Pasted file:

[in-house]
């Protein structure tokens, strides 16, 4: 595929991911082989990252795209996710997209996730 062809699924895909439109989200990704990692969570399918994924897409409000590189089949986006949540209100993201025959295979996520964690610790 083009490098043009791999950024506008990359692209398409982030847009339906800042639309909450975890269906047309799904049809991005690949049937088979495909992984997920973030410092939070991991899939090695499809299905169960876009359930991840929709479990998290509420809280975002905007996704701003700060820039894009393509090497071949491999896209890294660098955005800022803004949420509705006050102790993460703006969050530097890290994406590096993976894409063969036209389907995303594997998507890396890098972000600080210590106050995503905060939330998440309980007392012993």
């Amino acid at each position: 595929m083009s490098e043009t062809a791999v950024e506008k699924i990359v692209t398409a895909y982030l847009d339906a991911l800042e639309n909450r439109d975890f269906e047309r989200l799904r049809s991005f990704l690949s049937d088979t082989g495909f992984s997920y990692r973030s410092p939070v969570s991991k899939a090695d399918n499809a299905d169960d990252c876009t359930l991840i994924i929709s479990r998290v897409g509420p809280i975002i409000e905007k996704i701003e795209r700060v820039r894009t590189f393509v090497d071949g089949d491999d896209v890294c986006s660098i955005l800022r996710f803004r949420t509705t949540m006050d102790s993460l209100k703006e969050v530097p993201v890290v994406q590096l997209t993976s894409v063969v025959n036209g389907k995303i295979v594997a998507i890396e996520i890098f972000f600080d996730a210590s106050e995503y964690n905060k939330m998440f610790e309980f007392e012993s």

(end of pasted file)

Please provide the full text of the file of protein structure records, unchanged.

[in-house]
């Protein structure tokens, strides 16, 4: 595929991911082989990252795209996710997209996730 062809699924895909439109989200990704990692969570399918994924897409409000590189089949986006949540209100993201025959295979996520964690610790 083009490098043009791999950024506008990359692209398409982030847009339906800042639309909450975890269906047309799904049809991005690949049937088979495909992984997920973030410092939070991991899939090695499809299905169960876009359930991840929709479990998290509420809280975002905007996704701003700060820039894009393509090497071949491999896209890294660098955005800022803004949420509705006050102790993460703006969050530097890290994406590096993976894409063969036209389907995303594997998507890396890098972000600080210590106050995503905060939330998440309980007392012993």
């Amino acid at each position: 595929m083009s490098e043009t062809a791999v950024e506008k699924i990359v692209t398409a895909y982030l847009d339906a991911l800042e639309n909450r439109d975890f269906e047309r989200l799904r049809s991005f990704l690949s049937d088979t082989g495909f992984s997920y990692r973030s410092p939070v969570s991991k899939a090695d399918n499809a299905d169960d990252c876009t359930l991840i994924i929709s479990r998290v897409g509420p809280i975002i409000e905007k996704i701003e795209r700060v820039r894009t590189f393509v090497d071949g089949d491999d896209v890294c986006s660098i955005l800022r996710f803004r949420t509705t949540m006050d102790s993460l209100k703006e969050v530097p993201v890290v994406q590096l997209t993976s894409v063969v025959n036209g389907k995303i295979v594997a998507i890396e996520i890098f972000f600080d996730a210590s106050e995503y964690n905060k939330m998440f610790e309980f007392e012993s």